Congress Prepares Probes into EPA Spill

Colorado's Animas River. Image via Flickr

The Environmental Protection Agency will have to answer tough questions from lawmakers after a disastrous chemical spill sent three million gallons of toxic sludge pouring into a pristine Colorado river.

At least four Congressional committees are considering hearings on the August 5 incident, in which toxic wastewater surged out of the Gold King Mine near Durango, Colo. Workers excavating loose material in an effort to treat the metal-laden water and assess the feasibility of remediating the site caused a rupture in the mine tunnel, sending a mustard-colored sludge into the Animas River.

The spill has contaminated rivers and lakes in Colorado, Utah, New Mexico and Arizona with lead and arsenic. Three states and the Navajo Nation have declared a state of emergency.

The incident is another blow to the embattled EPA, which has faced unparalleled criticism from Republicans in Congress this year over proposed new rules governing power plant emissions, ozone limits and the Renewable Fuel Standard. The agency has also been accused of subjecting itself to undue influence from environmental groups, and failing to fully disclose the studies and science it relies on to craft new regulations.

As over 200 EPA employees and contractors scramble to clean up the mess in the West, the GOP-led Congress is preparing its own response.

The Senate Environment and Public Works Committee is working to schedule an oversight hearing on the spill when Congress returns from its August recess, said Kristina Baum, a committee spokeswoman.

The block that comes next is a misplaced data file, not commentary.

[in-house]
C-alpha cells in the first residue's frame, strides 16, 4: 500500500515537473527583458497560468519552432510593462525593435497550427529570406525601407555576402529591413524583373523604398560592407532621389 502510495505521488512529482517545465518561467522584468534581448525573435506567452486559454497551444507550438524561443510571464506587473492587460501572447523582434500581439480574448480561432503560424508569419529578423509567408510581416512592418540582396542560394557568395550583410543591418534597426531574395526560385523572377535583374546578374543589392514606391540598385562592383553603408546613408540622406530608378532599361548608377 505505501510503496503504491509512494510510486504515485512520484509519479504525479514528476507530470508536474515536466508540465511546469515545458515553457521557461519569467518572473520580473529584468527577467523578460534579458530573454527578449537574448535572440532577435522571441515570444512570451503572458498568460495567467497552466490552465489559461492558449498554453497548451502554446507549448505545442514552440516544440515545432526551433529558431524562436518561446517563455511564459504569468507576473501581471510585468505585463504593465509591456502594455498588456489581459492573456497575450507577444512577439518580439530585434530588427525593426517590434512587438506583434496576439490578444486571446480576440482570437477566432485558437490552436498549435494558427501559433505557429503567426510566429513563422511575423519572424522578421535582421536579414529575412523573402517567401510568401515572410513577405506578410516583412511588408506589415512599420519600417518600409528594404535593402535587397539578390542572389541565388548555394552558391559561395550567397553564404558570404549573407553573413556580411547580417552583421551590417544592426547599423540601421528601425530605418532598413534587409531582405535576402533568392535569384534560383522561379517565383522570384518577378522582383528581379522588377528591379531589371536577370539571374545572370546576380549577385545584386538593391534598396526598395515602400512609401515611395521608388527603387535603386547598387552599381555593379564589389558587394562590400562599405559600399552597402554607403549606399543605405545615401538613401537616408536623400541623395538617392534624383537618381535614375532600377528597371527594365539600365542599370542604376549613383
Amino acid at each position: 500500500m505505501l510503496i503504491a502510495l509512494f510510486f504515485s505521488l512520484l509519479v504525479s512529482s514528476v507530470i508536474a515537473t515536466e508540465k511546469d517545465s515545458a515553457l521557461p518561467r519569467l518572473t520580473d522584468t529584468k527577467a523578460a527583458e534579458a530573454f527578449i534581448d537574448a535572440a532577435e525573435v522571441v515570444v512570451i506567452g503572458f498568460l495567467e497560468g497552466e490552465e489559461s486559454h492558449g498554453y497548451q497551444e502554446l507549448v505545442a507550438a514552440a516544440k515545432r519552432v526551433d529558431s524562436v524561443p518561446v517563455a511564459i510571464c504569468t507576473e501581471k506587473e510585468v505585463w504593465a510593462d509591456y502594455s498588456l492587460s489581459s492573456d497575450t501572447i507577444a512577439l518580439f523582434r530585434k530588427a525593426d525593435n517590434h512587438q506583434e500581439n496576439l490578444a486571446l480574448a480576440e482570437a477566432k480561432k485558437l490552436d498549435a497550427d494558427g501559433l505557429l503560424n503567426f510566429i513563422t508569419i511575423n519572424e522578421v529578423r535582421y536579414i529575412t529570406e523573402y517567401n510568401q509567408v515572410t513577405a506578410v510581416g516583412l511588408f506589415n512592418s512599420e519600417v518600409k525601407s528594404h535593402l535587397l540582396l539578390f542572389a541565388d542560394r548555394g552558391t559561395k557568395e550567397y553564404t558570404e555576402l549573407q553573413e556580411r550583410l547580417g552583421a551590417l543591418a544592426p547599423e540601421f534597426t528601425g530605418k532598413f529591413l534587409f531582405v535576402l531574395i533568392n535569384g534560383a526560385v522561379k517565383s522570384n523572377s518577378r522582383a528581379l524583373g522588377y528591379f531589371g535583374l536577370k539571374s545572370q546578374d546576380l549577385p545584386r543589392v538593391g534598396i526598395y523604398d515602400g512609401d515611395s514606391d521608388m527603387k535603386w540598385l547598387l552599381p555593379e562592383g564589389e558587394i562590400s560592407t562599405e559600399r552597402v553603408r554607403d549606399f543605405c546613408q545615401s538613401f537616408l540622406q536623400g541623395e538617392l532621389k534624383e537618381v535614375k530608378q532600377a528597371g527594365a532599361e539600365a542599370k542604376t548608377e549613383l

“My committee is closely monitoring and conducting oversight of EPA’s toxic water spill,” panel chairman James Inhofe (R–Okla.) said in a statement after EPA provided the committee with a briefing of the incident last week. “I will work within the Committee and with my colleagues in Congress to ensure the EPA is held accountable to this grave incident and that those impacted are provided the necessary support to move forward.”

The Senate Indian Affairs committee may also get involved. Spokesman Mike Danylak said Sen. John Barrasso (R–Wyo.), the committee chairman, has spoken with the Navajo Nation President Russell Begaye and is “very concerned about the situation.”

“It’s time for the EPA to step up and do its part in fixing the problem it created,” Barrasso said in a statement Friday.

House Natural Resources Committee Chairman Rob Bishop (R-Utah) promised his own oversight as the spill threatens federal and tribal lands under the committee’s jurisdiction.

“In the coming weeks and months, the Committee will be conducting extensive oversight over the causes and the short-term and long-term effects of this serious situation,” Bishop said in his own statement. A committee spokesman would not say when those hearings would commence.

House Science Committee chairman Lamar Smith (R–Texas) expressed similar disdain in a letter last week to EPA administrator Gina McCarthy. “It is concerning that the agency charged with ensuring that the nation’s waters are clean is reportedly responsibly for the toxic water spill at Gold King Mine,” Smith wrote.

Committee spokeswoman Laura Crist said the panel will continue to investigate the events leading up to to the spill and potential effects to those in the areas effected. “That may include possible hearings in the near future,” she said.
Off the Hill, EPA’s Office of the Inspector General announced Monday it will open its own investigation into the incident.
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